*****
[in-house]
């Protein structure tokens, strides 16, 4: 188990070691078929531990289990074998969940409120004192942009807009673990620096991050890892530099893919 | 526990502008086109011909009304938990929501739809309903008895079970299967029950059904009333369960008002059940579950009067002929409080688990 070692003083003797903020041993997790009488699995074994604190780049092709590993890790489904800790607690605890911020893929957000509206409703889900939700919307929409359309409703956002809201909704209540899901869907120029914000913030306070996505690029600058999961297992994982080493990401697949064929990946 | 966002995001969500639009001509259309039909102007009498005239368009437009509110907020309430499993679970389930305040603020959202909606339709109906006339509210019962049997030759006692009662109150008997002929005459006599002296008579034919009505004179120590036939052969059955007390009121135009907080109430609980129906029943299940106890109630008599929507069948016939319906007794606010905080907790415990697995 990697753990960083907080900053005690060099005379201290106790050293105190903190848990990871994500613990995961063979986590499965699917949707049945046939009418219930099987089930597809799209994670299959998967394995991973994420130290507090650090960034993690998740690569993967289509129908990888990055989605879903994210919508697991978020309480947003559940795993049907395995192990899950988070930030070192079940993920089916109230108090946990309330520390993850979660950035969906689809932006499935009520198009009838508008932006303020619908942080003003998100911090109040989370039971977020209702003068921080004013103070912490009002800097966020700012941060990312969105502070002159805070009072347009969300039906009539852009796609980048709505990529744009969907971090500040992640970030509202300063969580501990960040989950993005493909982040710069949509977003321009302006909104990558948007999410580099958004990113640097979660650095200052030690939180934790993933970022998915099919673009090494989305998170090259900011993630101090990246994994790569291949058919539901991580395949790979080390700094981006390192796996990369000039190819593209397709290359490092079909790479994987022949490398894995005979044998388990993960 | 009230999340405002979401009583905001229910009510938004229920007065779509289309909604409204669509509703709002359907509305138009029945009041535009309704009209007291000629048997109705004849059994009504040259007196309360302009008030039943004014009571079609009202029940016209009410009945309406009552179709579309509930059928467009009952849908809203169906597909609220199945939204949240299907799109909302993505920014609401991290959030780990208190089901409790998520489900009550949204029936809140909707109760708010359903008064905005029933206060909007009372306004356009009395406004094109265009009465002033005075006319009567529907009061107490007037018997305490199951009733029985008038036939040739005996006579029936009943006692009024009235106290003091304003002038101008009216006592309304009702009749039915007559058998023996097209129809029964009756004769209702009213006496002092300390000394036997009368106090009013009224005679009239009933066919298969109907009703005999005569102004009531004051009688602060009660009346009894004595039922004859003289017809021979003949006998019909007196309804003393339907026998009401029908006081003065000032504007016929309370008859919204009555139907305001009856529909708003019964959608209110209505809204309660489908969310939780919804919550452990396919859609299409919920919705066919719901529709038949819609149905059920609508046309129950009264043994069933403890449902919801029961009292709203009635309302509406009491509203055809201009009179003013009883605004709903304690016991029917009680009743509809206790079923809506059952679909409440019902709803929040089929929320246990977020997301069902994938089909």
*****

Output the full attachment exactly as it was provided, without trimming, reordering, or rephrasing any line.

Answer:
[in-house]
């Protein structure tokens, strides 16, 4: 188990070691078929531990289990074998969940409120004192942009807009673990620096991050890892530099893919 | 526990502008086109011909009304938990929501739809309903008895079970299967029950059904009333369960008002059940579950009067002929409080688990 070692003083003797903020041993997790009488699995074994604190780049092709590993890790489904800790607690605890911020893929957000509206409703889900939700919307929409359309409703956002809201909704209540899901869907120029914000913030306070996505690029600058999961297992994982080493990401697949064929990946 | 966002995001969500639009001509259309039909102007009498005239368009437009509110907020309430499993679970389930305040603020959202909606339709109906006339509210019962049997030759006692009662109150008997002929005459006599002296008579034919009505004179120590036939052969059955007390009121135009907080109430609980129906029943299940106890109630008599929507069948016939319906007794606010905080907790415990697995 990697753990960083907080900053005690060099005379201290106790050293105190903190848990990871994500613990995961063979986590499965699917949707049945046939009418219930099987089930597809799209994670299959998967394995991973994420130290507090650090960034993690998740690569993967289509129908990888990055989605879903994210919508697991978020309480947003559940795993049907395995192990899950988070930030070192079940993920089916109230108090946990309330520390993850979660950035969906689809932006499935009520198009009838508008932006303020619908942080003003998100911090109040989370039971977020209702003068921080004013103070912490009002800097966020700012941060990312969105502070002159805070009072347009969300039906009539852009796609980048709505990529744009969907971090500040992640970030509202300063969580501990960040989950993005493909982040710069949509977003321009302006909104990558948007999410580099958004990113640097979660650095200052030690939180934790993933970022998915099919673009090494989305998170090259900011993630101090990246994994790569291949058919539901991580395949790979080390700094981006390192796996990369000039190819593209397709290359490092079909790479994987022949490398894995005979044998388990993960 | 009230999340405002979401009583905001229910009510938004229920007065779509289309909604409204669509509703709002359907509305138009029945009041535009309704009209007291000629048997109705004849059994009504040259007196309360302009008030039943004014009571079609009202029940016209009410009945309406009552179709579309509930059928467009009952849908809203169906597909609220199945939204949240299907799109909302993505920014609401991290959030780990208190089901409790998520489900009550949204029936809140909707109760708010359903008064905005029933206060909007009372306004356009009395406004094109265009009465002033005075006319009567529907009061107490007037018997305490199951009733029985008038036939040739005996006579029936009943006692009024009235106290003091304003002038101008009216006592309304009702009749039915007559058998023996097209129809029964009756004769209702009213006496002092300390000394036997009368106090009013009224005679009239009933066919298969109907009703005999005569102004009531004051009688602060009660009346009894004595039922004859003289017809021979003949006998019909007196309804003393339907026998009401029908006081003065000032504007016929309370008859919204009555139907305001009856529909708003019964959608209110209505809204309660489908969310939780919804919550452990396919859609299409919920919705066919719901529709038949819609149905059920609508046309129950009264043994069933403890449902919801029961009292709203009635309302509406009491509203055809201009009179003013009883605004709903304690016991029917009680009743509809206790079923809506059952679909409440019902709803929040089929929320246990977020997301069902994938089909």